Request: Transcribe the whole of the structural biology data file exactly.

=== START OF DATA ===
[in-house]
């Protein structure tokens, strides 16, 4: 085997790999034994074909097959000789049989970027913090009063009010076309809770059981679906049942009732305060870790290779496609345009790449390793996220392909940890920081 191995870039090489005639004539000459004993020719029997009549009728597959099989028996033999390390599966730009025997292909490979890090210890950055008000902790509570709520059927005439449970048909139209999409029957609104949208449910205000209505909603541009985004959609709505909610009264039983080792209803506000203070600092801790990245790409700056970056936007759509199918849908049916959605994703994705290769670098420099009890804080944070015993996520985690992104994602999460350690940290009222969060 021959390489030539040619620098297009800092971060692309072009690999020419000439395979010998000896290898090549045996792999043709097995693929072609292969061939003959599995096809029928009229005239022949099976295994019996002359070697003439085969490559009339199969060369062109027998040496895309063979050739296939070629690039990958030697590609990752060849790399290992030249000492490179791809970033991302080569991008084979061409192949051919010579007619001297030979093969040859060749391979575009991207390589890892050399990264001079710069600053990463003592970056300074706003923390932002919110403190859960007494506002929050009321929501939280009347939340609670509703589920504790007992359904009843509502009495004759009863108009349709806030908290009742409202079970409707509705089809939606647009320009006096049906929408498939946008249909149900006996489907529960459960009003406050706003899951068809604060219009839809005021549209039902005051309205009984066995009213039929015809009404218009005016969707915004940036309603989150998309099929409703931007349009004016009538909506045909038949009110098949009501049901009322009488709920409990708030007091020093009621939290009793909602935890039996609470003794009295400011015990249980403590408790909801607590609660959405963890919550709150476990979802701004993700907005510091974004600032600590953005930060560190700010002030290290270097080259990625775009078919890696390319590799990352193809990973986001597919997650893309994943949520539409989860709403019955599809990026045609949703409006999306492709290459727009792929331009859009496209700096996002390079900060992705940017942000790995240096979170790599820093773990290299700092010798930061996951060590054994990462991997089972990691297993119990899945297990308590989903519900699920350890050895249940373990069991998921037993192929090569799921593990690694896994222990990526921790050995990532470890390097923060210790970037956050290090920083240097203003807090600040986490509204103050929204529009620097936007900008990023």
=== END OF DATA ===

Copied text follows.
[in-house]
């Protein structure tokens, strides 16, 4: 085997790999034994074909097959000789049989970027913090009063009010076309809770059981679906049942009732305060870790290779496609345009790449390793996220392909940890920081 191995870039090489005639004539000459004993020719029997009549009728597959099989028996033999390390599966730009025997292909490979890090210890950055008000902790509570709520059927005439449970048909139209999409029957609104949208449910205000209505909603541009985004959609709505909610009264039983080792209803506000203070600092801790990245790409700056970056936007759509199918849908049916959605994703994705290769670098420099009890804080944070015993996520985690992104994602999460350690940290009222969060 021959390489030539040619620098297009800092971060692309072009690999020419000439395979010998000896290898090549045996792999043709097995693929072609292969061939003959599995096809029928009229005239022949099976295994019996002359070697003439085969490559009339199969060369062109027998040496895309063979050739296939070629690039990958030697590609990752060849790399290992030249000492490179791809970033991302080569991008084979061409192949051919010579007619001297030979093969040859060749391979575009991207390589890892050399990264001079710069600053990463003592970056300074706003923390932002919110403190859960007494506002929050009321929501939280009347939340609670509703589920504790007992359904009843509502009495004759009863108009349709806030908290009742409202079970409707509705089809939606647009320009006096049906929408498939946008249909149900006996489907529960459960009003406050706003899951068809604060219009839809005021549209039902005051309205009984066995009213039929015809009404218009005016969707915004940036309603989150998309099929409703931007349009004016009538909506045909038949009110098949009501049901009322009488709920409990708030007091020093009621939290009793909602935890039996609470003794009295400011015990249980403590408790909801607590609660959405963890919550709150476990979802701004993700907005510091974004600032600590953005930060560190700010002030290290270097080259990625775009078919890696390319590799990352193809990973986001597919997650893309994943949520539409989860709403019955599809990026045609949703409006999306492709290459727009792929331009859009496209700096996002390079900060992705940017942000790995240096979170790599820093773990290299700092010798930061996951060590054994990462991997089972990691297993119990899945297990308590989903519900699920350890050895249940373990069991998921037993192929090569799921593990690694896994222990990526921790050995990532470890390097923060210790970037956050290090920083240097203003807090600040986490509204103050929204529009620097936007900008990023």